lists.openwall.net   lists  /  announce  owl-users  owl-dev  john-users  john-dev  passwdqc-users  yescrypt  popa3d-users  /  oss-security  kernel-hardening  musl  sabotage  tlsify  passwords  /  crypt-dev  xvendor  /  Bugtraq  Full-Disclosure  linux-kernel  linux-netdev  linux-ext4  PHC 
Open Source and information security mailing list archives
 
Hash Suite: Windows password security audit tool. GUI, reports in PDF.
[<prev] [next>] [<thread-prev] [thread-next>] [day] [month] [year] [list]
Date:   Sun, 9 Aug 2020 18:21:01 -0700
From:   Yonghong Song <yhs@...com>
To:     Jiri Olsa <jolsa@...hat.com>, Alexei Starovoitov <ast@...nel.org>,
        Daniel Borkmann <daniel@...earbox.net>
CC:     <bpf@...r.kernel.org>, <netdev@...r.kernel.org>,
        Andrii Nakryiko <andriin@...com>,
        Martin KaFai Lau <kafai@...com>,
        Song Liu <songliubraving@...com>,
        John Fastabend <john.fastabend@...il.com>,
        KP Singh <kpsingh@...omium.org>
Subject: Re: [RFC] bpf: verifier check for dead branch



On 8/7/20 10:30 AM, Jiri Olsa wrote:
> hi,
> we have a customer facing some odd verifier fails on following
> sk_skb program:
> 
>     0. r2 = *(u32 *)(r1 + data_end)
>     1. r4 = *(u32 *)(r1 + data)
>     2. r3 = r4
>     3. r3 += 42
>     4. r1 = 0
>     5. if r3 > r2 goto 8
>     6. r4 += 14
>     7. r1 = r4
>     8. if r3 > r2 goto 10
>     9. r2 = *(u8 *)(r1 + 9)
>    10. r0 = 0
>    11. exit
> 
> The code checks if the skb data is big enough (5) and if it is,
> it prepares pointer in r1 (7), then there's again size check (8)
> and finally data load from r1 (9).
> 
> It's and odd code, but apparently this is something that can
> get produced by clang.

Could you provide a test case where clang generates the above code?
I would like to see whether clang can do a better job to avoid
such codes.

> 
> I made selftest out of it and it fails to load with:
> 
>    # test_verifier -v 267
>    #267/p dead path check FAIL
>    Failed to load prog 'Success'!
>    0: (61) r2 = *(u32 *)(r1 +80)
>    1: (61) r4 = *(u32 *)(r1 +76)
>    2: (bf) r3 = r4
>    3: (07) r3 += 42
>    4: (b7) r1 = 0
>    5: (2d) if r3 > r2 goto pc+2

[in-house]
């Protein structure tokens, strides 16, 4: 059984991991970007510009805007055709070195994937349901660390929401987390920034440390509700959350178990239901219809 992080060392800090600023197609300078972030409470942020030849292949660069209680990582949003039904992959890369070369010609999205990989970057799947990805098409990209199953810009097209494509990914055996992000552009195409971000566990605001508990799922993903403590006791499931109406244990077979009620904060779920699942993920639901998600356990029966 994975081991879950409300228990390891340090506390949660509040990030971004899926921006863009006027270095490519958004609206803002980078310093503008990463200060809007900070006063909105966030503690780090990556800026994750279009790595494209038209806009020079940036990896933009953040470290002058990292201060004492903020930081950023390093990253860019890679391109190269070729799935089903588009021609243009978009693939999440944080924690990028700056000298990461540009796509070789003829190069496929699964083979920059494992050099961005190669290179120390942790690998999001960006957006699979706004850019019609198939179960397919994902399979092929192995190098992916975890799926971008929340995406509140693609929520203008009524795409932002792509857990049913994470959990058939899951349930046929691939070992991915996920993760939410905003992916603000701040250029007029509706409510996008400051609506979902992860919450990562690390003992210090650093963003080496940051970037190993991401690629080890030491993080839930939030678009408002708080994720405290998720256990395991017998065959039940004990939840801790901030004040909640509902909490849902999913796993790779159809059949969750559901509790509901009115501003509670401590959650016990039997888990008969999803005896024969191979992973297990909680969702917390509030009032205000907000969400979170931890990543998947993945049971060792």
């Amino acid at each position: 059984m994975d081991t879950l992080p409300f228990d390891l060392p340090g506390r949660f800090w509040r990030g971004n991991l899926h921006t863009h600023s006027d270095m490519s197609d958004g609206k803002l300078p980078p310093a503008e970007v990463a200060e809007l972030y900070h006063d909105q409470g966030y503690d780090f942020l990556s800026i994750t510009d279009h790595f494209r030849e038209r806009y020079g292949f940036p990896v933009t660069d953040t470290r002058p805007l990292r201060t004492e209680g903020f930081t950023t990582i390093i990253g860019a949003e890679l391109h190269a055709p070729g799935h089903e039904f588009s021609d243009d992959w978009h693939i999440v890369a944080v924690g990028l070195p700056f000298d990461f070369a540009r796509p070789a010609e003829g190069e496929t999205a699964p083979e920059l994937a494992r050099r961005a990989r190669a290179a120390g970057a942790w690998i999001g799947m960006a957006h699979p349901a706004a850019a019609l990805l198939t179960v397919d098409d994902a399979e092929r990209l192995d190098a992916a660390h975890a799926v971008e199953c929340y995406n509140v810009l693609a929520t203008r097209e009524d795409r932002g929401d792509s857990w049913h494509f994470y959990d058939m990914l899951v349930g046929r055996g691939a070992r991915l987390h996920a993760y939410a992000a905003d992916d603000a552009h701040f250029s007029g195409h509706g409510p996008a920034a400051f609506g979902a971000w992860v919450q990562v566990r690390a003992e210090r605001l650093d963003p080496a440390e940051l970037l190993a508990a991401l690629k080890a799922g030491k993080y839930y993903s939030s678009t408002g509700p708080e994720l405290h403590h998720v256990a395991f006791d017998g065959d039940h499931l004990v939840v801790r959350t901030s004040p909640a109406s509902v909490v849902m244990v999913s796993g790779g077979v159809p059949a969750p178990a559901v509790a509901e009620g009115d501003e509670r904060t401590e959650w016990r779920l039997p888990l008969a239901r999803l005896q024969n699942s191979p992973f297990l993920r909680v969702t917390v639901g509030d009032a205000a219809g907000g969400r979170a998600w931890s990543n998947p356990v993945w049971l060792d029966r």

> 
>    from 5 to 8: R1_w=inv0 R2_w=pkt_end(id=0,off=0,imm=0) R3_w=pkt(id=0,off=42,r=0,imm=0) R4_w=pkt(id=0,off=0,r=0,imm=0) R10=fp0
>    8: (2d) if r3 > r2 goto pc+1
>     R1_w=inv0 R2_w=pkt_end(id=0,off=0,imm=0) R3_w=pkt(id=0,off=42,r=42,imm=0) R4_w=pkt(id=0,off=0,r=42,imm=0) R10=fp0
>    9: (69) r2 = *(u16 *)(r1 +9)
>    R1 invalid mem access 'inv'
>    processed 15 insns (limit 1000000) max_states_per_insn 0 total_states 1 peak_states 1 mark_read 0
> 
> The verifier does not seem to take into account that code can't
> ever reach instruction 9 if the size check fails and r1 will be
> always valid when size check succeeds.
> 
> My guess is that verifier does not have such check, but I'm still
> scratching on the surface of it, so I could be totally wrong and
> missing something.. before I dive in I was wondering you guys
> could help me out with some insights or suggestions.

There are no bits in reg_state to indicate a pkt pointer already goes 
beyond the packet_end. So insn 8 cannot conclude the condition r3 > r2 
is always true...

If a bit to indicate packet pointer exceeding the end, it should work.
Fixing in verifier probably not too hard. But this should be a corner 
case and it will be good to check whether we can avoid it in clang.

> 
> thanks,
> jirka
> 
> 
> ---
>   .../testing/selftests/bpf/verifier/ctx_skb.c  | 21 +++++++++++++++++++
>   1 file changed, 21 insertions(+)
> 
> diff --git a/tools/testing/selftests/bpf/verifier/ctx_skb.c b/tools/testing/selftests/bpf/verifier/ctx_skb.c
> index 2e16b8e268f2..54578f1fb662 100644
> --- a/tools/testing/selftests/bpf/verifier/ctx_skb.c
> +++ b/tools/testing/selftests/bpf/verifier/ctx_skb.c
> @@ -346,6 +346,27 @@
>   	.result = ACCEPT,
>   	.prog_type = BPF_PROG_TYPE_SK_SKB,
>   },
> +{
> +	"dead path check",
> +	.insns = {
> +	BPF_LDX_MEM(BPF_W, BPF_REG_2, BPF_REG_1,		//  0. r2 = *(u32 *)(r1 + data_end)
> +		    offsetof(struct __sk_buff, data_end)),
> +	BPF_LDX_MEM(BPF_W, BPF_REG_4, BPF_REG_1,		//  1. r4 = *(u32 *)(r1 + data)
> +		    offsetof(struct __sk_buff, data)),
> +	BPF_MOV64_REG(BPF_REG_3, BPF_REG_4),			//  2. r3 = r4
> +	BPF_ALU64_IMM(BPF_ADD, BPF_REG_3, 42),			//  3. r3 += 42
> +	BPF_MOV64_IMM(BPF_REG_1, 0),				//  4. r1 = 0
> +	BPF_JMP_REG(BPF_JGT, BPF_REG_3, BPF_REG_2, 2),		//  5. if r3 > r2 goto 8
> +	BPF_ALU64_IMM(BPF_ADD, BPF_REG_4, 14),			//  6. r4 += 14
> +	BPF_MOV64_REG(BPF_REG_1, BPF_REG_4),			//  7. r1 = r4
> +	BPF_JMP_REG(BPF_JGT, BPF_REG_3, BPF_REG_2, 1),		//  8. if r3 > r2 goto 10
> +	BPF_LDX_MEM(BPF_H, BPF_REG_2, BPF_REG_1, 9),		//  9. r2 = *(u8 *)(r1 + 9)
> +	BPF_MOV64_IMM(BPF_REG_0, 0),				// 10. r0 = 0
> +	BPF_EXIT_INSN(),					// 11. exit
> +	},
> +	.result = ACCEPT,
> +	.prog_type = BPF_PROG_TYPE_SK_SKB,
> +},
>   {
>   	"overlapping checks for direct packet access SK_SKB",
>   	.insns = {
> 

Powered by blists - more mailing lists